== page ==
When we were done, I sat outside in the reception room. The owner was very meticulously wrapping me with many towels, rubbing my shoulders and placed a little rug under my feet. I asked him some questions about hamam culture today in the 21st century and his bath. The bath was a modern one, only 21 years old. As to the lack of people, he said that it was typical in the summer months to be so, but the winter was more crowded. I was somehow skeptical. This was a forgotten basement in Beyoǧlu. Maybe it catered more to the Tepebaşı crowd, though I wasn’t sure. He also talked about age and bathing culture. According to him, bathers ranged from 20 and up. When I asked further about why the young generation didn’t bathe as much, he said it was a problem. Although everyone has baths and showers, they can never get as scrubbed clean as in a hamam. He had a good point. I don’t remember the last time I saw my grey dead skin roll off my body. The youth, he continued, also devote no time to sitting in a hamam and enjoying a quiet peaceful space for part of the day. In a country such as Turkey with about 50% percent of the population being under the age of 28. This is a significant change in hamam culture. The fast paced life indeed has claimed our solitary quiet meditative time. We can’t even ride a train without listening to something in our ear or multi-tasking. With the internet, portable and computer games, iphones and every other electronic device there is hardly any time to acquire patience anymore. Just sitting with no stimulation has become a thing of the past – or a thing one does a couple of times a year while on vacation at a beach somewhere. Although all quite obvious, I had never heard a bath owner actually talk about these things before – the bath as a place of escape, a temple of echoes in a sea of urban chaos. And this bath in the center of Beyoǧlu off Istiklal, was just that. Nothing fancy or expensive, but a perfectly serviceable hamam. I sat with him awhile and then walked back up stairs into the clamor of Istiklal.

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8 comments for this entry:
  1. Mark

    After reading this review I went searching for this hamam. I must have asked 5 people in different parts of Istiklal Avenue, and nobody knew of its existence. Except the one person who told me that it’s a ‘gay’ hamam (is that true)?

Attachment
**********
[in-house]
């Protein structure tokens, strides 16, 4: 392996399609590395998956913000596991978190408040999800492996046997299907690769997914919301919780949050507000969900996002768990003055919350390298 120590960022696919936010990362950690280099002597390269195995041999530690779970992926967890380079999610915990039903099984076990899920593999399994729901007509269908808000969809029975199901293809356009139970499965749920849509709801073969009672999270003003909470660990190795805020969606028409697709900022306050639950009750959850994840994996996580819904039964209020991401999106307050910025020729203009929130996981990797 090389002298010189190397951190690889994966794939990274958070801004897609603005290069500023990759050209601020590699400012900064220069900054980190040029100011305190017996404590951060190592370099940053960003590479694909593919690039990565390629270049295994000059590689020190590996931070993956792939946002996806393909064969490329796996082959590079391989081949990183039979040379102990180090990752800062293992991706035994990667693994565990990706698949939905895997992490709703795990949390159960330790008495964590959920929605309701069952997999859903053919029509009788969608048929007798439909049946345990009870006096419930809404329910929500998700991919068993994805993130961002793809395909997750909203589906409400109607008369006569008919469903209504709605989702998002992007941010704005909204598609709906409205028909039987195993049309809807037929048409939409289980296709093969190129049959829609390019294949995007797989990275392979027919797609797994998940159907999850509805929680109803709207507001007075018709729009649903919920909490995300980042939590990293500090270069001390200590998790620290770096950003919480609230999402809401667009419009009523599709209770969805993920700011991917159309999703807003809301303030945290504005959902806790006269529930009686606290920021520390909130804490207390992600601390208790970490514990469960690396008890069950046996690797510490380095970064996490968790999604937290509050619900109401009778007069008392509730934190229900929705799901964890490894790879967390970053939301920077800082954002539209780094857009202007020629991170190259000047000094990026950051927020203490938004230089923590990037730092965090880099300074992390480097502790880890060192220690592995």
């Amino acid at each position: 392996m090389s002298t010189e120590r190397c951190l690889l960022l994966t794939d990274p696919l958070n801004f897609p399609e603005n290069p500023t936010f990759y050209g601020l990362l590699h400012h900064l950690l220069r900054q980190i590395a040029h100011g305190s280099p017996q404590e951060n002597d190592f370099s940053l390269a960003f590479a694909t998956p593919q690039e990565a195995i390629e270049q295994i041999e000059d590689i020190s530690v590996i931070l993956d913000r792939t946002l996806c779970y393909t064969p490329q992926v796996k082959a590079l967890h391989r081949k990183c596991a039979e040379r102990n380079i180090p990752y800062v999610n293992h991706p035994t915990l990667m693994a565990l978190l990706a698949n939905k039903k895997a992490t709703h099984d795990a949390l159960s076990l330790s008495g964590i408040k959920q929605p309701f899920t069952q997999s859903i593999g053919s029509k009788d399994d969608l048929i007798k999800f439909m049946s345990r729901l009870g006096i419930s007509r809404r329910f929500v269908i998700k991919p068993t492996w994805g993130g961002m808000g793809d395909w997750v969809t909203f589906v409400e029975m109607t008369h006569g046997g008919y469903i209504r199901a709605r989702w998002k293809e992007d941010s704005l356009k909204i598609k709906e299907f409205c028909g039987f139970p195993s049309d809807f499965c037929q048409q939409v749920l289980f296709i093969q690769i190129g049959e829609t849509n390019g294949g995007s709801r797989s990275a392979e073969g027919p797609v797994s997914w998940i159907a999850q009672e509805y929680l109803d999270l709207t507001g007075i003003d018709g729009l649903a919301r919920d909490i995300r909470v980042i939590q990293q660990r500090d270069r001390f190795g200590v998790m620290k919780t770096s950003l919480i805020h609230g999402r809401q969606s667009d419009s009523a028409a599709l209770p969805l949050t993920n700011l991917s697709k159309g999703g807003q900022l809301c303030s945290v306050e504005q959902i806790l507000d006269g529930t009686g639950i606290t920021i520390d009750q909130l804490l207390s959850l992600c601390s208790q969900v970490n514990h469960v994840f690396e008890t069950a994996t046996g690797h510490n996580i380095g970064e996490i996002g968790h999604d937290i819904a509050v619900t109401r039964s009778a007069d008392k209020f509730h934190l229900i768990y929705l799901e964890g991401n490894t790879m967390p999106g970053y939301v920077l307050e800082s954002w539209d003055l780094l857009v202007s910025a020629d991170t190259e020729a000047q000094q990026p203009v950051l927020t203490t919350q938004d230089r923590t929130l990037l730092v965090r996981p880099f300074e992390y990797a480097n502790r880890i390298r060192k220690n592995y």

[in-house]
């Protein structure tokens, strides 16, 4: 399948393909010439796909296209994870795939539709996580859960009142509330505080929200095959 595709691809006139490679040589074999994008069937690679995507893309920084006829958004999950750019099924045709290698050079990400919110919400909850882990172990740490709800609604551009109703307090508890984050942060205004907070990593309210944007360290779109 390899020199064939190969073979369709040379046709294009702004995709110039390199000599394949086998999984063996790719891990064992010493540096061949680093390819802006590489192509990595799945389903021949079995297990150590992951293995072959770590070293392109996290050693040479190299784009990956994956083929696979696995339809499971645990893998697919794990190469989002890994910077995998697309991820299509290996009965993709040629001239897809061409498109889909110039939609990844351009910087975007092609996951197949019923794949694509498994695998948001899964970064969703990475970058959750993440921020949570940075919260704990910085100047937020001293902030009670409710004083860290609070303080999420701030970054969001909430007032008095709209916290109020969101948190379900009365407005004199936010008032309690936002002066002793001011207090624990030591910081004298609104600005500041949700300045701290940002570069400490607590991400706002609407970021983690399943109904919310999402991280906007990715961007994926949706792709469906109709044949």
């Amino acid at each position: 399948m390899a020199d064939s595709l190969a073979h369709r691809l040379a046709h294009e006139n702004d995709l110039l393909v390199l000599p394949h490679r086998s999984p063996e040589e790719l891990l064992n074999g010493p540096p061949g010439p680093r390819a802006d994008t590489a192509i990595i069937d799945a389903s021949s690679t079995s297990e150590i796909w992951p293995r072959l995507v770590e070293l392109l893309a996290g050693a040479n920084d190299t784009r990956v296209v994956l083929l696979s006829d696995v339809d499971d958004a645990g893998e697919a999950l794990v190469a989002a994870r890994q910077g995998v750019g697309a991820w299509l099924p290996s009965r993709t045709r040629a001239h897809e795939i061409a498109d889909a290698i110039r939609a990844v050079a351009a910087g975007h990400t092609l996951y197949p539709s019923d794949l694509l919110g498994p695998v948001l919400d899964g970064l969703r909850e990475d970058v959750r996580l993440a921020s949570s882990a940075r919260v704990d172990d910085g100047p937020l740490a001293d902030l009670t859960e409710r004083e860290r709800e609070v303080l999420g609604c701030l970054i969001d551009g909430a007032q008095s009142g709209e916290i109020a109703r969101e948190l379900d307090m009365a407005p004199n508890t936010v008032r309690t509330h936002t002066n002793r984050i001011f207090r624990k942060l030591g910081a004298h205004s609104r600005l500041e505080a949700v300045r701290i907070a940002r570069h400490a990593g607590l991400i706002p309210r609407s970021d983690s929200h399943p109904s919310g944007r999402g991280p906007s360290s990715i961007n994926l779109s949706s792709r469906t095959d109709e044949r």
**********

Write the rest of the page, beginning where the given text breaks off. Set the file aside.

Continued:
2. admin

    I’ve not seen anywhere mentioned that this is a ‘gay’ hamam, that is a place known to be where men can go and meet/cruise/perhaps hook up with other men. Having said that, I’m sure that at least cruising has and does occur here. I would invite you to go and observe what you can for yourself (and report back!). It is across the street from the English consulate on Hamalbaşı walking from Istiklal towards Tarlabaşı. It is on the right before you get to Tarlabaşı down some stairs.

  3. Mark

    It’s me again. I finally found and went to this place. It’s a perfectly clean joint with good service. And you were right administrator, the whole ‘gay’ talk was utter nonsense.

  4. Raymond Lee

    Hi, Just want to share my experience. I was in Istanbul back in April. It was still quite cold then. I found this hamman and went down some stairs. However it was really quiet (it was about 4pm on a weekday). I remember the boy in the pic and he spoke some English. I can’t see the older man in the pic there and didn’t feel comfortable with a child being there and all. Anyway I will definately go back if I am in Istanbul again.

  5. Carla de Roo

    Very good hamam ! No tourist hamam, very small, sauna very goid and mot too hot. Very nice staff, professional and gentile scrubs, wash and massage. Not expensive. To the ladies I want to say: tell the staff on beforehand what you do and do not want, they will listen to that. If you do not tell on beforehand they wash also breasts and erogenic zones. I was surprised by that.

  6. Edward

    Went there tonight! Definitely not touristy and a bit off of the beaten path. Also not sex-segregated, which was surprising. Price was roughly 35 lira per person for hamam, scrub, and massage.

  7. My First Time at a Hamam: Review of Nur Hamami | Efficient Asian Man

    [...] of a side street of Istikal, and about the only thing on the internet we could find about it was an old blog post. But the blog post and the few comments seemed positive, and it was super close to where we were [...]

  8. Rosemary Hill

    Hello, could anyone please tell me if Nur Hammam has specific bathing hours for ladies? I will have very little spare time during my trip and would like to be sure I don’t miss the opportunity to visit. Thank you!